Well, that’s kind of a funny thing to write about.
Our first time washing clothes on our road trip is a bit momentous – why? Because we had to do laundry because I threw up on my daughter’s clothes. By day 3 of our trip we had covered 856 miles (from Sacramento to West Yellowstone), and I hadn’t had coffee since we left home. We stayed our first night in Twin Falls, ID, and camped our second night in Craters of the Moon National Park. It was beautiful and challenging, and so far worth every moment. But by the evening of our 3rd day I had a cracking headache.
The headache got so bad that light hurt and I felt like throwing up. Any semblance of parenting disappeared as I crawled into bed in the hotel and desperately tried to fall asleep. What was incredible, though, (and why I’m writing about this) is the way my children stepped up and helped. They tucked me into bed. They got me ice from the hotel ice machine. They quietly put on pajamas and put themselves to bed. When my two little ones saw how badly I was hurting, they massaged my forehead, soft tickled my face, and rubbed my temples. When the opportunity came, they stepped up and showed me that they are much more capable than I give them credit for on a daily basis.
Ultimately, that’s what this trip is all about – giving them opportunities to learn and grow that they don’t encounter in regular life. Going back to school or continuing in distance learning would teach them academics, but nothing at home can teach them to be flexible when the campgrounds are full or to appreciate the awe-inspiring beauty of the sound of a waterfall. At home they don’t have to change their plans to wait for laundry in a hotel laundromat. At home, when they’re hungry, they have a wide variety of snacks available. Out here on the road they have to go along with changed plans, and they have to eat what we have available or go hungry.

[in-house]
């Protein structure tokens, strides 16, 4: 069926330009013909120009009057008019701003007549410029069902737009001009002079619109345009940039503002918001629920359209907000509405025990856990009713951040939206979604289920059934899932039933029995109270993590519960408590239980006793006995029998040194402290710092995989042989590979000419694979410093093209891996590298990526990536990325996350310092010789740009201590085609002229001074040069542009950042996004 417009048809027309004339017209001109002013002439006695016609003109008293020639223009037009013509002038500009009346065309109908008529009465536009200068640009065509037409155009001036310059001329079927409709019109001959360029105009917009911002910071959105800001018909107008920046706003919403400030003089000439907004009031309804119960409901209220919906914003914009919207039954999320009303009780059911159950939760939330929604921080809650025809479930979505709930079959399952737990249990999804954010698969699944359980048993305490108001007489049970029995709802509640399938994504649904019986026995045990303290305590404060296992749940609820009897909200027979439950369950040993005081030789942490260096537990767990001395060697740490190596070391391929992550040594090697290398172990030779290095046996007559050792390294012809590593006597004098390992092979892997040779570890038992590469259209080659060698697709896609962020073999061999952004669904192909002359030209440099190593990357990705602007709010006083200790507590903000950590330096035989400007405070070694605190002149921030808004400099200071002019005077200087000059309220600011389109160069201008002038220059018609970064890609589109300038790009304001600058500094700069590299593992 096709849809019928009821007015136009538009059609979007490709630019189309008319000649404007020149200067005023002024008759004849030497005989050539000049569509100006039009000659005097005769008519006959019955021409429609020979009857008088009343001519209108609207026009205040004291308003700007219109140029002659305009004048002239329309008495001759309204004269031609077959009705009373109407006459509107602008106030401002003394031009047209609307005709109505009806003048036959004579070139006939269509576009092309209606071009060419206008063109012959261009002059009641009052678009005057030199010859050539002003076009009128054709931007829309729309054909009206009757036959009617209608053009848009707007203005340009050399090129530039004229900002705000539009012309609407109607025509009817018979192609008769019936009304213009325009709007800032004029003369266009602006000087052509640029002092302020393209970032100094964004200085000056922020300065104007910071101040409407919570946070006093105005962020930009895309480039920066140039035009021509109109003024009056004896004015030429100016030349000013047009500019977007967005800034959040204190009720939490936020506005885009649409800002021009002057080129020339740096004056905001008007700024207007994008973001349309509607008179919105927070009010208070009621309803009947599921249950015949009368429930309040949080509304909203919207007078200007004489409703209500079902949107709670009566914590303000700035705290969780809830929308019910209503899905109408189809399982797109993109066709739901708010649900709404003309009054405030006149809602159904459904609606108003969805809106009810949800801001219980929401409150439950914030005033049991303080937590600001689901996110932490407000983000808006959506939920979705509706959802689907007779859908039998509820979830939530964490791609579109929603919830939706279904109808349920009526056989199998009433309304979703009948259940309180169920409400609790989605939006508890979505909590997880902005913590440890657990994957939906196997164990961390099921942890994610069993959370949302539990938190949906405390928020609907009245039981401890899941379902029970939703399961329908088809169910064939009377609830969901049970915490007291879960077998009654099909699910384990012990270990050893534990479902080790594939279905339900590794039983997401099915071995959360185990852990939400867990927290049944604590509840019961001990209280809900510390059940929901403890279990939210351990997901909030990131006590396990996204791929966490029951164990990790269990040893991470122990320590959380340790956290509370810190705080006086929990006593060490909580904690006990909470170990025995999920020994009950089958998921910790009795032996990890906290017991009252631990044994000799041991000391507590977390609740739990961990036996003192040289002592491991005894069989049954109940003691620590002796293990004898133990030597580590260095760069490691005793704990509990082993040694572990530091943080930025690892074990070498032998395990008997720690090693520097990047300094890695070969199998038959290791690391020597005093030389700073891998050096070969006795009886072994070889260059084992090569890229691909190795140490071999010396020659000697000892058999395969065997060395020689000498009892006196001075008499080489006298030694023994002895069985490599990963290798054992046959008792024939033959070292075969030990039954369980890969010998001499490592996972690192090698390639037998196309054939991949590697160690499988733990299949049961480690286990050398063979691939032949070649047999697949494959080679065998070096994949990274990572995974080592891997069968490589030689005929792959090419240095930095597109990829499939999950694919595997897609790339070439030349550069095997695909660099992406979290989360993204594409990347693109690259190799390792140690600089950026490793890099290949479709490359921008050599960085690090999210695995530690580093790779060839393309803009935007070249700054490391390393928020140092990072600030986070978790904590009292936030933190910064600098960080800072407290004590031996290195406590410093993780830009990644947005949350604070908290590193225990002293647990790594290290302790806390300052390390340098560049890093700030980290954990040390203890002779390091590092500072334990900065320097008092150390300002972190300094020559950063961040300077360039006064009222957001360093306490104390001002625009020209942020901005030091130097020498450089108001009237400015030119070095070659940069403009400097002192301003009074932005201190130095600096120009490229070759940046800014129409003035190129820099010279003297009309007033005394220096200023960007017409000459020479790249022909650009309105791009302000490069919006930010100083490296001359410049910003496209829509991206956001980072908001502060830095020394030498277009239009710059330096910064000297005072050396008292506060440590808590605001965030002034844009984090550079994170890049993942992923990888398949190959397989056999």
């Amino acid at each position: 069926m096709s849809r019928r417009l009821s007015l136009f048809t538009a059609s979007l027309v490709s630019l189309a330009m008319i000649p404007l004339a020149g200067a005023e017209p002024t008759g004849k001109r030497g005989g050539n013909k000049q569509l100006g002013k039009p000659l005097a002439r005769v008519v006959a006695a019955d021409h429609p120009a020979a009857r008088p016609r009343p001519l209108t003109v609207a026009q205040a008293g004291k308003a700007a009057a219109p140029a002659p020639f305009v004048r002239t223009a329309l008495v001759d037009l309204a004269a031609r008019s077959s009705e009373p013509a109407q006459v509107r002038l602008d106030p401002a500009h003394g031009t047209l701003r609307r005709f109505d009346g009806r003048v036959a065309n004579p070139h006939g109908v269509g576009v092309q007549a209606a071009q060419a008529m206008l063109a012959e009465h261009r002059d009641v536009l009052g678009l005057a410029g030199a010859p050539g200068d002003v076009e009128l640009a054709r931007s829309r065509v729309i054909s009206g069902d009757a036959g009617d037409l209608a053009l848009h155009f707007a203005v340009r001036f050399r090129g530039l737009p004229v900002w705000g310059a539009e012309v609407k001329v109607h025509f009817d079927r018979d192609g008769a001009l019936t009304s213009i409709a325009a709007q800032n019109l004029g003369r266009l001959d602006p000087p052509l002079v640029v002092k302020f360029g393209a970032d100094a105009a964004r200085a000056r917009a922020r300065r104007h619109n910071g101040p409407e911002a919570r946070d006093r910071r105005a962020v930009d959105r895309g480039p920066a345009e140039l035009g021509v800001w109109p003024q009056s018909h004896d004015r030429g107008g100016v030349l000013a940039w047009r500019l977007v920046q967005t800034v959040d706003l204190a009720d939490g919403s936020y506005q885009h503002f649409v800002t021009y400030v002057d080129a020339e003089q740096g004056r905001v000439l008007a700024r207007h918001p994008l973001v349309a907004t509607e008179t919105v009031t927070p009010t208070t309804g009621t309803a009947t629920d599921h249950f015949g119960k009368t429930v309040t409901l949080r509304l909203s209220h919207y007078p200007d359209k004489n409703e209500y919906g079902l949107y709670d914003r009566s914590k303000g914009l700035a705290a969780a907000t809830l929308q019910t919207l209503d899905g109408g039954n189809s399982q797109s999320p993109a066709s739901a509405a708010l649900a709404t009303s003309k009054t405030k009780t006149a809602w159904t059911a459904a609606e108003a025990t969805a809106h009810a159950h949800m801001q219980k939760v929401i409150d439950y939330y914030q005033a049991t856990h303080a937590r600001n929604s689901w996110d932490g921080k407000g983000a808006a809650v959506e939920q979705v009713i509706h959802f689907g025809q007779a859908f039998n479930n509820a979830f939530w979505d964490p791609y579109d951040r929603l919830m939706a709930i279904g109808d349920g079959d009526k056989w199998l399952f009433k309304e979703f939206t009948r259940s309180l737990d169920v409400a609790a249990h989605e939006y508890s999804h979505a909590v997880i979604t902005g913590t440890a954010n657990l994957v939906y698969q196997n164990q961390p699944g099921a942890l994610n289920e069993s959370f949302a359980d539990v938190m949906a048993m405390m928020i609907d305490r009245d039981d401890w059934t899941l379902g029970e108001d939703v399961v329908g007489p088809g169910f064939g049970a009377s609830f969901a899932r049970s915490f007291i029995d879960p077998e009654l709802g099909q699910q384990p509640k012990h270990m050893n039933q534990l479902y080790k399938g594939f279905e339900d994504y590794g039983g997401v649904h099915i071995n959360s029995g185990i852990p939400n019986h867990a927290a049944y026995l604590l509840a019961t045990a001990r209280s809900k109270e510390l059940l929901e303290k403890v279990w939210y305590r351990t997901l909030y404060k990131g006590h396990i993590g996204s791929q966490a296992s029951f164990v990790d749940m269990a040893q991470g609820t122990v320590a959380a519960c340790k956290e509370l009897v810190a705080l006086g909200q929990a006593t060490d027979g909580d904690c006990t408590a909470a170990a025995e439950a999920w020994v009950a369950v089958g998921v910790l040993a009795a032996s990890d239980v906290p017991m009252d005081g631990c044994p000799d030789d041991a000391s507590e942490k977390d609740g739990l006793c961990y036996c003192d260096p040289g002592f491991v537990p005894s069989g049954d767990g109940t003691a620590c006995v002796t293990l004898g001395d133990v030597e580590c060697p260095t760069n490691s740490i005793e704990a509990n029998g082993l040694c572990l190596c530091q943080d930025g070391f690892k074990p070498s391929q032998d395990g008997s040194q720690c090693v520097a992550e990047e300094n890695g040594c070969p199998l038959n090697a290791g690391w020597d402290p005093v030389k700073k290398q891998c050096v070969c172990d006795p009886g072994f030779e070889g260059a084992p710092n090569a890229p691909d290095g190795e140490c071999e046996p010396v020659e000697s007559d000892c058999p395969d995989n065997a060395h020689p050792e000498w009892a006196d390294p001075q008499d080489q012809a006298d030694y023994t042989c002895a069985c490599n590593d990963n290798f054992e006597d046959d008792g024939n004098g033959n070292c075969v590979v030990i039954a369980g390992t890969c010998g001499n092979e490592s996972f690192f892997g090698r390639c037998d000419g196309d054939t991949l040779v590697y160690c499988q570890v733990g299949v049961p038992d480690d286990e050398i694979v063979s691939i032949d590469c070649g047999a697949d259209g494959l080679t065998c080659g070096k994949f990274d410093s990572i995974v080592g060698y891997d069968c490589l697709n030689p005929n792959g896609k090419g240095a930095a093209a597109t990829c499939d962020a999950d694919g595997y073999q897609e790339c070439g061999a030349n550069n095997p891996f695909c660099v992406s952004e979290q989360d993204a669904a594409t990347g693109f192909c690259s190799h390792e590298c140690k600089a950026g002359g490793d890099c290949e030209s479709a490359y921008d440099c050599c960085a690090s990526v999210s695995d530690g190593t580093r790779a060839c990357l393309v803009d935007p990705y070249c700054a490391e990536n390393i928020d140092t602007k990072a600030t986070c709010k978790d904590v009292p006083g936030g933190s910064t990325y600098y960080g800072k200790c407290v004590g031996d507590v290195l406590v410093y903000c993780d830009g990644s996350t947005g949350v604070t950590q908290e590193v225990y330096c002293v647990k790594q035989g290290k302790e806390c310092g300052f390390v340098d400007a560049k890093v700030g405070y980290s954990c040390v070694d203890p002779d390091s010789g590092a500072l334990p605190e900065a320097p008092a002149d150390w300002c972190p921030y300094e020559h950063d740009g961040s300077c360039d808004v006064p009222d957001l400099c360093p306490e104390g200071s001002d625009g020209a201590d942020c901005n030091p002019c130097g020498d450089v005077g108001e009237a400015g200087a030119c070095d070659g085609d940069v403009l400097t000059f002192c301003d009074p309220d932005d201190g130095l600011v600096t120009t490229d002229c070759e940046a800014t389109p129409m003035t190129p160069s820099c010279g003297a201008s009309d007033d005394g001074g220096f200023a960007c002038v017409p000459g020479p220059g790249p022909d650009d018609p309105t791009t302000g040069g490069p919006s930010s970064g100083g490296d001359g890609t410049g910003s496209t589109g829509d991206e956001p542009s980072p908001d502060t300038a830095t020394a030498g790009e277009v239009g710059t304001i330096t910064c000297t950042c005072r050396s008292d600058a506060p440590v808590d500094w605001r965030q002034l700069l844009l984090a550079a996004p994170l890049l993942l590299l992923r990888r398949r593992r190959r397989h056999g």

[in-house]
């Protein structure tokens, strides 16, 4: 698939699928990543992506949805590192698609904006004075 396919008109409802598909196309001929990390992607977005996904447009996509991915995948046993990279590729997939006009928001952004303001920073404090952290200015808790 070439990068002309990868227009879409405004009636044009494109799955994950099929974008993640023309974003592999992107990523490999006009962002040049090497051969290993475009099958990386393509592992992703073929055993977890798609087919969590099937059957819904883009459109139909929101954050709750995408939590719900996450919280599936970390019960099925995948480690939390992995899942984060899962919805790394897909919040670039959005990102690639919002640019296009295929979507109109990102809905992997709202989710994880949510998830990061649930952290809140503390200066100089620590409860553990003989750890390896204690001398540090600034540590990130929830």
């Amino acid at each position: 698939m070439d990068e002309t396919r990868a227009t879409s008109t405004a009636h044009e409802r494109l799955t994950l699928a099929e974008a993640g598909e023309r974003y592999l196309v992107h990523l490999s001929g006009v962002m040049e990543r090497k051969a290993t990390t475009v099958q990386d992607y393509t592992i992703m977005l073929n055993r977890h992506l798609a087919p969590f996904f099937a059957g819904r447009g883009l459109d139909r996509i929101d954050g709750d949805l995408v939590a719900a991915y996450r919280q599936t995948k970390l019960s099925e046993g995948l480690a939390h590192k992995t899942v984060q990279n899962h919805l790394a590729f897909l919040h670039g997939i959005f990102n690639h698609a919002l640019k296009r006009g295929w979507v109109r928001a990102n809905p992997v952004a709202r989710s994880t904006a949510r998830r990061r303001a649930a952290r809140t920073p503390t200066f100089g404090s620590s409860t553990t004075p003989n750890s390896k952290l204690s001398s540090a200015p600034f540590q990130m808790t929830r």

Adversity (in the form of travelling challenges) is building their character in ways that no synthetic, virtual academic setting can. Our first load of laundry represented the way all of my girls rose up to the challenge and responded with grace, compassion, and love. They took care of me the way I’m constantly taking care of them – and I saw that even though I feel like a failure a lot more often than I care to admit, I am doing a better job than I think. They are good kids, and this trip will be very good for working out their childish character flaws (like laying in the middle of the rug while your sisters are setting up the tent); when we are at home, I lose sight of working out their childish indiscretions because I am so caught up in the day to day, but, here in the unknown, I have no choice but to address the behaviors that will make their lives more difficult in the long run.